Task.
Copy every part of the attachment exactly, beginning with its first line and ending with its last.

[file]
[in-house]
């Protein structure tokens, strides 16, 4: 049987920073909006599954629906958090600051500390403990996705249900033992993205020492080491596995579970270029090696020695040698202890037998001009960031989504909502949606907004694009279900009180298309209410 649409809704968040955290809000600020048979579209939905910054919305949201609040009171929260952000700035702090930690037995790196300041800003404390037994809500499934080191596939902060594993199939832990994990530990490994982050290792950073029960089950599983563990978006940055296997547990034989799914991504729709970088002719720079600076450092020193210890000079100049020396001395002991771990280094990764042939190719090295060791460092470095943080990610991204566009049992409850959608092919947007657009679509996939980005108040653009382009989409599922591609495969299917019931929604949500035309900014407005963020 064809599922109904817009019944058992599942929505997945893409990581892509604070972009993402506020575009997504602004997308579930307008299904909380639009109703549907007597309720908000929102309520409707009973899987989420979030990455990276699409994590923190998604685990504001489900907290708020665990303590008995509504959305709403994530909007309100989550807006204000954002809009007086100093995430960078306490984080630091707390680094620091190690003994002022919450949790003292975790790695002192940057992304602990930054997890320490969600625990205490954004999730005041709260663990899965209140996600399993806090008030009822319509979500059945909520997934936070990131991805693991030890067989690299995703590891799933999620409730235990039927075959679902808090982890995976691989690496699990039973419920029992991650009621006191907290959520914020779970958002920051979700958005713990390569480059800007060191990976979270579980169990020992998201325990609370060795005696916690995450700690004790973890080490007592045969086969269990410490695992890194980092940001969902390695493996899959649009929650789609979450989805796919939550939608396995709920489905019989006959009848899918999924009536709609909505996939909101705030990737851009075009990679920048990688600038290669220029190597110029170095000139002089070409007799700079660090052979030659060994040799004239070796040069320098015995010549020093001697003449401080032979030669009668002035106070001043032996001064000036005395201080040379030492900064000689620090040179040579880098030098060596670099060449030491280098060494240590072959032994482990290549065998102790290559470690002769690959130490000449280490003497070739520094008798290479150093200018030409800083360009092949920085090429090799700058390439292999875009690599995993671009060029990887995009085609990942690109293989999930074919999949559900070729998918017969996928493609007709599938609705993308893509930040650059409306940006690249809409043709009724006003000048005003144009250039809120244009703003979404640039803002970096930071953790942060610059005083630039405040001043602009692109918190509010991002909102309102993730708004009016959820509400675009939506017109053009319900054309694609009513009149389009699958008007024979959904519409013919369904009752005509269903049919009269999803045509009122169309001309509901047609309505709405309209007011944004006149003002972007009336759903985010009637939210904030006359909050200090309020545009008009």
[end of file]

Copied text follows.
[in-house]
């Protein structure tokens, strides 16, 4: 049987920073909006599954629906958090600051500390403990996705249900033992993205020492080491596995579970270029090696020695040698202890037998001009960031989504909502949606907004694009279900009180298309209410 649409809704968040955290809000600020048979579209939905910054919305949201609040009171929260952000700035702090930690037995790196300041800003404390037994809500499934080191596939902060594993199939832990994990530990490994982050290792950073029960089950599983563990978006940055296997547990034989799914991504729709970088002719720079600076450092020193210890000079100049020396001395002991771990280094990764042939190719090295060791460092470095943080990610991204566009049992409850959608092919947007657009679509996939980005108040653009382009989409599922591609495969299917019931929604949500035309900014407005963020 064809599922109904817009019944058992599942929505997945893409990581892509604070972009993402506020575009997504602004997308579930307008299904909380639009109703549907007597309720908000929102309520409707009973899987989420979030990455990276699409994590923190998604685990504001489900907290708020665990303590008995509504959305709403994530909007309100989550807006204000954002809009007086100093995430960078306490984080630091707390680094620091190690003994002022919450949790003292975790790695002192940057992304602990930054997890320490969600625990205490954004999730005041709260663990899965209140996600399993806090008030009822319509979500059945909520997934936070990131991805693991030890067989690299995703590891799933999620409730235990039927075959679902808090982890995976691989690496699990039973419920029992991650009621006191907290959520914020779970958002920051979700958005713990390569480059800007060191990976979270579980169990020992998201325990609370060795005696916690995450700690004790973890080490007592045969086969269990410490695992890194980092940001969902390695493996899959649009929650789609979450989805796919939550939608396995709920489905019989006959009848899918999924009536709609909505996939909101705030990737851009075009990679920048990688600038290669220029190597110029170095000139002089070409007799700079660090052979030659060994040799004239070796040069320098015995010549020093001697003449401080032979030669009668002035106070001043032996001064000036005395201080040379030492900064000689620090040179040579880098030098060596670099060449030491280098060494240590072959032994482990290549065998102790290559470690002769690959130490000449280490003497070739520094008798290479150093200018030409800083360009092949920085090429090799700058390439292999875009690599995993671009060029990887995009085609990942690109293989999930074919999949559900070729998918017969996928493609007709599938609705993308893509930040650059409306940006690249809409043709009724006003000048005003144009250039809120244009703003979404640039803002970096930071953790942060610059005083630039405040001043602009692109918190509010991002909102309102993730708004009016959820509400675009939506017109053009319900054309694609009513009149389009699958008007024979959904519409013919369904009752005509269903049919009269999803045509009122169309001309509901047609309505709405309209007011944004006149003002972007009336759903985010009637939210904030006359909050200090309020545009008009």